In relation to the graphic features of the two signs it is to be recalled that when signs consist of both verbal and figurative components, in principle, the verbal component of the sign usually has a stronger impact on the consumer than the figurative component. This is because the public does not tend to analyse signs and will more easily refer to the signs in question by their verbal element than by describing their figurative elements (14/07/2005, T‑312/03, Selenium-Ace, EU:T:2005:289, § 37).
Both marks have no elements that can be considered dominant (visually more eye-catching) than other elements.
Even though the earlier sign is composed of a single verbal element, the relevant consumer will see it as composed of two components – ‘CALZA’ and ‘NETTO’. This is because normally when perceiving a verbal sign, the consumer will break it down into elements that suggest a concrete meaning, or that resemble words that they already know (13/02/2007, T‑256/04, Respicur, EU:T:2007:46, § 57; 13/02/2008, T‑146/06, Aturion, EU:T:2008:33, § 58). ‘CALZA’ as such has a meaning in Spanish, namely: a wedge. It is, however, much more likely (bearing in mind the relevant goods at hand) that it will be perceived as resembling or referring to the word ‘CALZADO’ meaning ‘shoe’. Bearing in mind that the relevant goods are or can include shoe cleaning articles it is considered that this element is weak.
The word ‘Netto’ does not exist in Spanish. It is also to be noted that the doubled letter ‘T’ is very uncommon for the Spanish language in general and as such rather striking and attracting the attention of the consumer.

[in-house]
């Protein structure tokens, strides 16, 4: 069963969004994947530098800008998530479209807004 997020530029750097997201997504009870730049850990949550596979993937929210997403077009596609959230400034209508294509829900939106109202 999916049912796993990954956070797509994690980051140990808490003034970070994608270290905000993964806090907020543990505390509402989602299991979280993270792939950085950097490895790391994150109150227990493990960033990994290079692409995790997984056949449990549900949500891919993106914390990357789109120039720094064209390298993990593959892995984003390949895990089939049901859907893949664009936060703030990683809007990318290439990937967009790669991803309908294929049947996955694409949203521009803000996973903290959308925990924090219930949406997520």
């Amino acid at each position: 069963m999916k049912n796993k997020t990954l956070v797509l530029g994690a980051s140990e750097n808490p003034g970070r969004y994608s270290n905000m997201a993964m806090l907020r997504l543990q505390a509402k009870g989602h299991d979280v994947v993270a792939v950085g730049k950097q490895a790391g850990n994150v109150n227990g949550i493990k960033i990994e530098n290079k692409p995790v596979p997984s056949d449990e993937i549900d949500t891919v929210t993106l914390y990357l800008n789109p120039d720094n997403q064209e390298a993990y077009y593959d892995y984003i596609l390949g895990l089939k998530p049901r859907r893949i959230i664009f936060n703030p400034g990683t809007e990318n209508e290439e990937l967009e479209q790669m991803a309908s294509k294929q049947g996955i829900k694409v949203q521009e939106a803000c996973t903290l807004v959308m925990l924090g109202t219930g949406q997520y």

Visually, the signs coincide in the component ‘NETTO’. However, they differ in the component ‘CALZA’ of the earlier mark and the figurative elements of both marks – the frame of the earlier and the stylisation of the verbal elements in both marks as described above.
Therefore, the signs are similar to an average degree.
Aurally, the pronunciation of the signs coincides in the verbal component /NETTO/, present identically in both signs. The pronunciation differs in the component /CALZA/’ of the earlier sign, which has no counterpart in the contested mark.
Therefore, the signs are similar to an average degree.
Conceptually, reference is made to the previous assertions concerning the semantic content conveyed by the marks. Since one of the signs (the contested one) will not be associated with a meaning the signs are not conceptually similar.